Wednesday, 23 January, 2019

Poison control warning parents about detergent pod "challenge"

Poison control warning parents about detergent pod Poison control warning parents about detergent pod "challenge"
Melinda Barton | 13 January, 2018, 08:24

According to the D.C. -based not for profit, biting into a pod can cause "serious injury or even death".

Meet the latest social media challenge becoming popular with teens who want to get more likes or clicks online - the laundry pod or "Tide Pod Challenge" - and doctors are warning about the potentially risky side effects. Two years ago, Consumer Reports stopped recommending the convenience laundry pods due to the danger of poisoning. Another website, CollegeHumor, has drawn more than 3 million YouTube viewers - and some current advertisers (unsurprisngly, not P&G) - to a "Don't Eat Tide Pods" video that, of course, shows a guy eating Tide Pods.

An alarming number of teens are uploading videos of themselves trying out this challenge, despite the fact that Tide and other laundry detergents are highly toxic are not mean to be consumed.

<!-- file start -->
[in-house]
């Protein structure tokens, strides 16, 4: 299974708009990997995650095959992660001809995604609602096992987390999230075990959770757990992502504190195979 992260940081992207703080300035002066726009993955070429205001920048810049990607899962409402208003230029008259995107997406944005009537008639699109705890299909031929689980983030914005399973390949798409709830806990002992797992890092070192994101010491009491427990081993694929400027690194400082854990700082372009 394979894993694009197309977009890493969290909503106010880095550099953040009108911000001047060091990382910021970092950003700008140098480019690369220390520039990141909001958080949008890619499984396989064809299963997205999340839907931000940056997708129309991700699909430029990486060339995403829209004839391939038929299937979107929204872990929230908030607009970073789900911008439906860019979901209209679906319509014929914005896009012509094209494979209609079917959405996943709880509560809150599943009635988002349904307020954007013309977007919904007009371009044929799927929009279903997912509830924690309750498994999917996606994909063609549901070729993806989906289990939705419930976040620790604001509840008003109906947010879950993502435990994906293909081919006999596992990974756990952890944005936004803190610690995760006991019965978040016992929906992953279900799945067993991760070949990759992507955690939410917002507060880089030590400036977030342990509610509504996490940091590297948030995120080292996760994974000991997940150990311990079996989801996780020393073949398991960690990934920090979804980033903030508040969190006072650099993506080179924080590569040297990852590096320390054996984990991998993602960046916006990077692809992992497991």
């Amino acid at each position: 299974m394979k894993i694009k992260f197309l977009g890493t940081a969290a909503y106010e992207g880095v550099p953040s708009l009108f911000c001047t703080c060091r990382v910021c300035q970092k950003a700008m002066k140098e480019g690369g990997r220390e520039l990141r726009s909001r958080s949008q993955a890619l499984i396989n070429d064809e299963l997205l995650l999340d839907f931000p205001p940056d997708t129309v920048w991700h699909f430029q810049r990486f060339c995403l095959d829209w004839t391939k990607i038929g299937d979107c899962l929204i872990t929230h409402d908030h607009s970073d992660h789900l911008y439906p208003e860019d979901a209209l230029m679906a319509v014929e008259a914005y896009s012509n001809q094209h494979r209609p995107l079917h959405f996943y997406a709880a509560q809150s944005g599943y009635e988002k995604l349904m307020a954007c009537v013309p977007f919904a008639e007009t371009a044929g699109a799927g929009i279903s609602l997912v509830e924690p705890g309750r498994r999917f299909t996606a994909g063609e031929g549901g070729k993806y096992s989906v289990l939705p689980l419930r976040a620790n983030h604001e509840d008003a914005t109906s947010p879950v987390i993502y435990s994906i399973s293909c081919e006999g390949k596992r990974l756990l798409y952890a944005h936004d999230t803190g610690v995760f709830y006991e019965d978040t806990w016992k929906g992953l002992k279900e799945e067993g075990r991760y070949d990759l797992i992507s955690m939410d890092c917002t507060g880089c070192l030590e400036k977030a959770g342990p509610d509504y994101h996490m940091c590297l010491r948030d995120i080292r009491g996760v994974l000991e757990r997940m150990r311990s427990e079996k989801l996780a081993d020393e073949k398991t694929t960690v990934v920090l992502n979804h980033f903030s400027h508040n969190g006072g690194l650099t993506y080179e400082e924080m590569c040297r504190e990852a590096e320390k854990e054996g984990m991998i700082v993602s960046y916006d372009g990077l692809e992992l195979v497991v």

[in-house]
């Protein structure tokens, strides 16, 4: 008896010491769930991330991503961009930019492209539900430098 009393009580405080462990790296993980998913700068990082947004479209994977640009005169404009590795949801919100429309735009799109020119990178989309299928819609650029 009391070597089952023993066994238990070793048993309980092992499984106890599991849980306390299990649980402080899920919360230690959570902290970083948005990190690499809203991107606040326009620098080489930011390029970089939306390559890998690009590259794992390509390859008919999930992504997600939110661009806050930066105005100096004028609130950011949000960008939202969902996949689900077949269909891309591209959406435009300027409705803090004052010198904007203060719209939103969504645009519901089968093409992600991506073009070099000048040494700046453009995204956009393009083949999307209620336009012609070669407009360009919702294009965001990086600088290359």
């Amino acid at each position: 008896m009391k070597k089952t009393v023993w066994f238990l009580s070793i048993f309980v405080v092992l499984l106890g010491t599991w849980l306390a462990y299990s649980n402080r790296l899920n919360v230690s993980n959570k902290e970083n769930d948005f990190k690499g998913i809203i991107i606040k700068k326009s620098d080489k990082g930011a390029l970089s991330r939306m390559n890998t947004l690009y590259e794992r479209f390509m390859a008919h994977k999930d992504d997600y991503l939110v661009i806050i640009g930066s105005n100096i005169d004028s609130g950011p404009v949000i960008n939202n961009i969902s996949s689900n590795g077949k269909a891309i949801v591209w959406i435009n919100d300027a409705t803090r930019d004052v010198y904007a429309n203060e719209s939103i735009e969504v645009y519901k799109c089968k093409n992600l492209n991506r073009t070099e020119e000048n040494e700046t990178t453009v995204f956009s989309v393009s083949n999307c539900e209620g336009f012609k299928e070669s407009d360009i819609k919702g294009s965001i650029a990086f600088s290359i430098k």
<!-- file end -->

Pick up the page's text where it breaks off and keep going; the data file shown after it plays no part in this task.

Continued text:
"I don't know why I'm doing it", Pagan said in the video.

In 2017, through December 31, poison centers received reports of 10,570 exposures to highly concentrated packets of laundry detergent by children 5 and younger. Healthy teens or adults who eat or even bite into the pods could also experience symptoms.

Laundry manufacturers had earlier been forced to make boxes for the pods so secure, amid warnings their bright colors could convince young children they are candy.

Memes have erupted all over social media. In some cases, the detergent could even migrate to the lungs, causing breathing problems. "No one should be putting anything like that in their mouths, you know?"

"A government watchdog is expressing concern over the risky misuse of a laundry detergent", CBS News reported on 12 January.

These incidents led Tide to redesign the packaging to keep the pods out of children's reach and also give instructions on how to use the product safely.

A Tide spokesperson told CBS News the pods were not meant to "be played with". "Safety is no laughing matter".